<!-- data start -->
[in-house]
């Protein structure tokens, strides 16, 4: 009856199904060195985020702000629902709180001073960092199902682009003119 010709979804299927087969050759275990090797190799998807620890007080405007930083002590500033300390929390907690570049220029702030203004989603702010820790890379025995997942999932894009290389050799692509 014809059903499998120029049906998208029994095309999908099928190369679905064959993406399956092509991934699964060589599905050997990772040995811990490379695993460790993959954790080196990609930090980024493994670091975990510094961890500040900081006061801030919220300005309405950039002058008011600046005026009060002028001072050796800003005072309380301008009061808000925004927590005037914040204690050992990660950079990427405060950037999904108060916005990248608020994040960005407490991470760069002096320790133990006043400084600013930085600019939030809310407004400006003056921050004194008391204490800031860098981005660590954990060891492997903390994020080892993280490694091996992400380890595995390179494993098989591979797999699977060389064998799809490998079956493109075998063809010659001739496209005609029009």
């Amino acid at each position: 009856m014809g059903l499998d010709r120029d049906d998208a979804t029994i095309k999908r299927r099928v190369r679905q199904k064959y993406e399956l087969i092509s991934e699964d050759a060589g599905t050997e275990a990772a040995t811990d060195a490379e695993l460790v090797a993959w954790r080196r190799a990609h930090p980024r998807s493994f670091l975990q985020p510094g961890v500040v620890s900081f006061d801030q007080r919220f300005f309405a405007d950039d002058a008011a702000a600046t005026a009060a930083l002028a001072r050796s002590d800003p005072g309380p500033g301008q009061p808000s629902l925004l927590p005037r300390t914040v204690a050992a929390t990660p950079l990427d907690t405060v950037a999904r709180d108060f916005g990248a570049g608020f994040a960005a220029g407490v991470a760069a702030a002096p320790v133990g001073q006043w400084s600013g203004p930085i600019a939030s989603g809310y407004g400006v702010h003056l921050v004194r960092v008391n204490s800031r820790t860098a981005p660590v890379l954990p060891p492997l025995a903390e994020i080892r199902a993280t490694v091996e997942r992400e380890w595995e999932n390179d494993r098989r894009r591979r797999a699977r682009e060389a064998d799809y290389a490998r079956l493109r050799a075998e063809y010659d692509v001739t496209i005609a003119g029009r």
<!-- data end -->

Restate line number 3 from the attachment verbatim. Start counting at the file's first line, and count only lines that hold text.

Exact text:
């Amino acid at each position: 009856m014809g059903l499998d010709r120029d049906d998208a979804t029994i095309k999908r299927r099928v190369r679905q199904k064959y993406e399956l087969i092509s991934e699964d050759a060589g599905t050997e275990a990772a040995t811990d060195a490379e695993l460790v090797a993959w954790r080196r190799a990609h930090p980024r998807s493994f670091l975990q985020p510094g961890v500040v620890s900081f006061d801030q007080r919220f300005f309405a405007d950039d002058a008011a702000a600046t005026a009060a930083l002028a001072r050796s002590d800003p005072g309380p500033g301008q009061p808000s629902l925004l927590p005037r300390t914040v204690a050992a929390t990660p950079l990427d907690t405060v950037a999904r709180d108060f916005g990248a570049g608020f994040a960005a220029g407490v991470a760069a702030a002096p320790v133990g001073q006043w400084s600013g203004p930085i600019a939030s989603g809310y407004g400006v702010h003056l921050v004194r960092v008391n204490s800031r820790t860098a981005p660590v890379l954990p060891p492997l025995a903390e994020i080892r199902a993280t490694v091996e997942r992400e380890w595995e999932n390179d494993r098989r894009r591979r797999a699977r682009e060389a064998d799809y290389a490998r079956l493109r050799a075998e063809y010659d692509v001739t496209i005609a003119g029009r």